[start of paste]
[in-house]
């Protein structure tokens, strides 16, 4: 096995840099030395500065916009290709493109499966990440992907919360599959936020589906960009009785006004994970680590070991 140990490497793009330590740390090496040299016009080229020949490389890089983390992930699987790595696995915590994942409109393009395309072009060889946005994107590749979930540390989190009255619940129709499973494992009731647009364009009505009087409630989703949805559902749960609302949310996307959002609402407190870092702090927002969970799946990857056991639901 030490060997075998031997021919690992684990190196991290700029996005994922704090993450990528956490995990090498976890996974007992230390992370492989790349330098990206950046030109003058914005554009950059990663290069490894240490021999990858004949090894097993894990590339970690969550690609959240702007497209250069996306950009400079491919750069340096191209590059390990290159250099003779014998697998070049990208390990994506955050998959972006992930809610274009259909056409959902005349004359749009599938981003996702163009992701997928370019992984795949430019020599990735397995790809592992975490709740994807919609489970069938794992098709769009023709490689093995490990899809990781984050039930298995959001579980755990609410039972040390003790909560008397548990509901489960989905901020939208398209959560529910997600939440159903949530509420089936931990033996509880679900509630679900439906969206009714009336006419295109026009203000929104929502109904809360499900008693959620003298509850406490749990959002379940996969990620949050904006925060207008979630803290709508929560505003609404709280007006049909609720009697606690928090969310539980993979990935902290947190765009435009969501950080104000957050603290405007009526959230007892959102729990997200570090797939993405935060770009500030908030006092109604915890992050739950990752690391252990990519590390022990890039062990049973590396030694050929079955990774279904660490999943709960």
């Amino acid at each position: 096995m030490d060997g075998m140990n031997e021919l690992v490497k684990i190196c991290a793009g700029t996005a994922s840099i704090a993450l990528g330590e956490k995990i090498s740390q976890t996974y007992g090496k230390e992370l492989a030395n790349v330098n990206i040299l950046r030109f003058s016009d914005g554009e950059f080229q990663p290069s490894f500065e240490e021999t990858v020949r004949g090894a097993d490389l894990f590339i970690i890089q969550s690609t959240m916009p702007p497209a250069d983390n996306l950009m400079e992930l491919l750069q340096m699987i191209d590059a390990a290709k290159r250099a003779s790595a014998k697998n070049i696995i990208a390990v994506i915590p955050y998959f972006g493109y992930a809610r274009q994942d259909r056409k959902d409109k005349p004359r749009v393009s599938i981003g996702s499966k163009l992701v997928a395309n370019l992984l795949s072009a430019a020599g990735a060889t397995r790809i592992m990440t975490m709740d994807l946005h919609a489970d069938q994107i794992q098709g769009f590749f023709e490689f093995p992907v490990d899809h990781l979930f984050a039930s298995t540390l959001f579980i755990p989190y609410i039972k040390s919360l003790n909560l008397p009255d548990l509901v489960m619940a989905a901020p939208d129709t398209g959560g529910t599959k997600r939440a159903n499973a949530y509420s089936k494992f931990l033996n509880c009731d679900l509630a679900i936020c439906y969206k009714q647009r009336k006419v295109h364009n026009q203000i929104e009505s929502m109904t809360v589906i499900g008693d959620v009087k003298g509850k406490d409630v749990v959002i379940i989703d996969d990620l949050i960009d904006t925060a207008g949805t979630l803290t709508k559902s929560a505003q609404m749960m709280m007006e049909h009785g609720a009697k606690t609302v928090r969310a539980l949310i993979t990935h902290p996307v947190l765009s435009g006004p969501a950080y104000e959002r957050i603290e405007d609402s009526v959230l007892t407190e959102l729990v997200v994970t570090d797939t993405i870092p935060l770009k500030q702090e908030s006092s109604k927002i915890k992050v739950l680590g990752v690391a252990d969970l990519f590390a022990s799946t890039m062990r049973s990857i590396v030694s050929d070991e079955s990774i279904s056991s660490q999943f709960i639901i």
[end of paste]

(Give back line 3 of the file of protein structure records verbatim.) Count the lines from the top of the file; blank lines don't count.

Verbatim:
């Amino acid at each position: 096995m030490d060997g075998m140990n031997e021919l690992v490497k684990i190196c991290a793009g700029t996005a994922s840099i704090a993450l990528g330590e956490k995990i090498s740390q976890t996974y007992g090496k230390e992370l492989a030395n790349v330098n990206i040299l950046r030109f003058s016009d914005g554009e950059f080229q990663p290069s490894f500065e240490e021999t990858v020949r004949g090894a097993d490389l894990f590339i970690i890089q969550s690609t959240m916009p702007p497209a250069d983390n996306l950009m400079e992930l491919l750069q340096m699987i191209d590059a390990a290709k290159r250099a003779s790595a014998k697998n070049i696995i990208a390990v994506i915590p955050y998959f972006g493109y992930a809610r274009q994942d259909r056409k959902d409109k005349p004359r749009v393009s599938i981003g996702s499966k163009l992701v997928a395309n370019l992984l795949s072009a430019a020599g990735a060889t397995r790809i592992m990440t975490m709740d994807l946005h919609a489970d069938q994107i794992q098709g769009f590749f023709e490689f093995p992907v490990d899809h990781l979930f984050a039930s298995t540390l959001f579980i755990p989190y609410i039972k040390s919360l003790n909560l008397p009255d548990l509901v489960m619940a989905a901020p939208d129709t398209g959560g529910t599959k997600r939440a159903n499973a949530y509420s089936k494992f931990l033996n509880c009731d679900l509630a679900i936020c439906y969206k009714q647009r009336k006419v295109h364009n026009q203000i929104e009505s929502m109904t809360v589906i499900g008693d959620v009087k003298g509850k406490d409630v749990v959002i379940i989703d996969d990620l949050i960009d904006t925060a207008g949805t979630l803290t709508k559902s929560a505003q609404m749960m709280m007006e049909h009785g609720a009697k606690t609302v928090r969310a539980l949310i993979t990935h902290p996307v947190l765009s435009g006004p969501a950080y104000e959002r957050i603290e405007d609402s009526v959230l007892t407190e959102l729990v997200v994970t570090d797939t993405i870092p935060l770009k500030q702090e908030s006092s109604k927002i915890k992050v739950l680590g990752v690391a252990d969970l990519f590390a022990s799946t890039m062990r049973s990857i590396v030694s050929d070991e079955s990774i279904s056991s660490q999943f709960i639901i």